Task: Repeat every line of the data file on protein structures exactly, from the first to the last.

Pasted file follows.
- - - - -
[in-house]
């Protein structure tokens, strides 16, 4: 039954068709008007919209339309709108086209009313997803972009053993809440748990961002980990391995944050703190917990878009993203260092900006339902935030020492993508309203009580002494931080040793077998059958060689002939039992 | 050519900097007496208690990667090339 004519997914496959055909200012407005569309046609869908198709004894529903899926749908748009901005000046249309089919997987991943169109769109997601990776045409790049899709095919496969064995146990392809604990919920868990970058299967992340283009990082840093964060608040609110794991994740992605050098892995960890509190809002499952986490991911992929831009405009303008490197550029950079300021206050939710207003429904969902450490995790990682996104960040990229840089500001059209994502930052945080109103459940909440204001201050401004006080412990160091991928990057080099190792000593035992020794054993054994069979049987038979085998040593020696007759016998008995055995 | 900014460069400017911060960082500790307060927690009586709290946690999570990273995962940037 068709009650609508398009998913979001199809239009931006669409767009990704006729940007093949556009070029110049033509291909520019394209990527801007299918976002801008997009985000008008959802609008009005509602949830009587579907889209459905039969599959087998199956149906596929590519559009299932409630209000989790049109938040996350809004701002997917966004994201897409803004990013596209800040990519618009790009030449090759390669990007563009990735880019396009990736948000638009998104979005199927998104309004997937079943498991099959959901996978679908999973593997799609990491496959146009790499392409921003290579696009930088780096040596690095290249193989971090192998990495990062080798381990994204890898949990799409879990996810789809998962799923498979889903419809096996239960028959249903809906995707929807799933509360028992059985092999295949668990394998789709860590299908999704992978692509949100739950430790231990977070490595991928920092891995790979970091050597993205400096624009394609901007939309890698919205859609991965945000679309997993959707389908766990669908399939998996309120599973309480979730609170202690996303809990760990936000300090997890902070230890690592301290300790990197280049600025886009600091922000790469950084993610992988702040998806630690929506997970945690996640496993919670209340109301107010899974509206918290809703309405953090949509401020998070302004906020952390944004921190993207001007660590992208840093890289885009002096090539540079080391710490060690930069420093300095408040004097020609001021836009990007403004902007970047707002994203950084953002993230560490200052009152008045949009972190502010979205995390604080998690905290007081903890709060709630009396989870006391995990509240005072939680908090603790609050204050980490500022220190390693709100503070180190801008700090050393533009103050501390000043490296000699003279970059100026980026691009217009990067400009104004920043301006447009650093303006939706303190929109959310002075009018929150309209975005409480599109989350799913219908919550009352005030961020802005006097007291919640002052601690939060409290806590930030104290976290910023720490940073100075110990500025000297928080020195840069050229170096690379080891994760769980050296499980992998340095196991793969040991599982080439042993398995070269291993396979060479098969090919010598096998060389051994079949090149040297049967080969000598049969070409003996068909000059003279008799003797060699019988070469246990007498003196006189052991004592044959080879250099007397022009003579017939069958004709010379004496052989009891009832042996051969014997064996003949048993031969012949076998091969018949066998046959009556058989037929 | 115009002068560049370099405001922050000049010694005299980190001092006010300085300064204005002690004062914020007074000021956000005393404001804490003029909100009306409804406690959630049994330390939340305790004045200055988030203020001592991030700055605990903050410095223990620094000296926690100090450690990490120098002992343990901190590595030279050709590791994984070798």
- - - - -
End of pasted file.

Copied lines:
[in-house]
């Protein structure tokens, strides 16, 4: 039954068709008007919209339309709108086209009313997803972009053993809440748990961002980990391995944050703190917990878009993203260092900006339902935030020492993508309203009580002494931080040793077998059958060689002939039992 | 050519900097007496208690990667090339 004519997914496959055909200012407005569309046609869908198709004894529903899926749908748009901005000046249309089919997987991943169109769109997601990776045409790049899709095919496969064995146990392809604990919920868990970058299967992340283009990082840093964060608040609110794991994740992605050098892995960890509190809002499952986490991911992929831009405009303008490197550029950079300021206050939710207003429904969902450490995790990682996104960040990229840089500001059209994502930052945080109103459940909440204001201050401004006080412990160091991928990057080099190792000593035992020794054993054994069979049987038979085998040593020696007759016998008995055995 | 900014460069400017911060960082500790307060927690009586709290946690999570990273995962940037 068709009650609508398009998913979001199809239009931006669409767009990704006729940007093949556009070029110049033509291909520019394209990527801007299918976002801008997009985000008008959802609008009005509602949830009587579907889209459905039969599959087998199956149906596929590519559009299932409630209000989790049109938040996350809004701002997917966004994201897409803004990013596209800040990519618009790009030449090759390669990007563009990735880019396009990736948000638009998104979005199927998104309004997937079943498991099959959901996978679908999973593997799609990491496959146009790499392409921003290579696009930088780096040596690095290249193989971090192998990495990062080798381990994204890898949990799409879990996810789809998962799923498979889903419809096996239960028959249903809906995707929807799933509360028992059985092999295949668990394998789709860590299908999704992978692509949100739950430790231990977070490595991928920092891995790979970091050597993205400096624009394609901007939309890698919205859609991965945000679309997993959707389908766990669908399939998996309120599973309480979730609170202690996303809990760990936000300090997890902070230890690592301290300790990197280049600025886009600091922000790469950084993610992988702040998806630690929506997970945690996640496993919670209340109301107010899974509206918290809703309405953090949509401020998070302004906020952390944004921190993207001007660590992208840093890289885009002096090539540079080391710490060690930069420093300095408040004097020609001021836009990007403004902007970047707002994203950084953002993230560490200052009152008045949009972190502010979205995390604080998690905290007081903890709060709630009396989870006391995990509240005072939680908090603790609050204050980490500022220190390693709100503070180190801008700090050393533009103050501390000043490296000699003279970059100026980026691009217009990067400009104004920043301006447009650093303006939706303190929109959310002075009018929150309209975005409480599109989350799913219908919550009352005030961020802005006097007291919640002052601690939060409290806590930030104290976290910023720490940073100075110990500025000297928080020195840069050229170096690379080891994760769980050296499980992998340095196991793969040991599982080439042993398995070269291993396979060479098969090919010598096998060389051994079949090149040297049967080969000598049969070409003996068909000059003279008799003797060699019988070469246990007498003196006189052991004592044959080879250099007397022009003579017939069958004709010379004496052989009891009832042996051969014997064996003949048993031969012949076998091969018949066998046959009556058989037929 | 115009002068560049370099405001922050000049010694005299980190001092006010300085300064204005002690004062914020007074000021956000005393404001804490003029909100009306409804406690959630049994330390939340305790004045200055988030203020001592991030700055605990903050410095223990620094000296926690100090450690990490120098002992343990901190590595030279050709590791994984070798």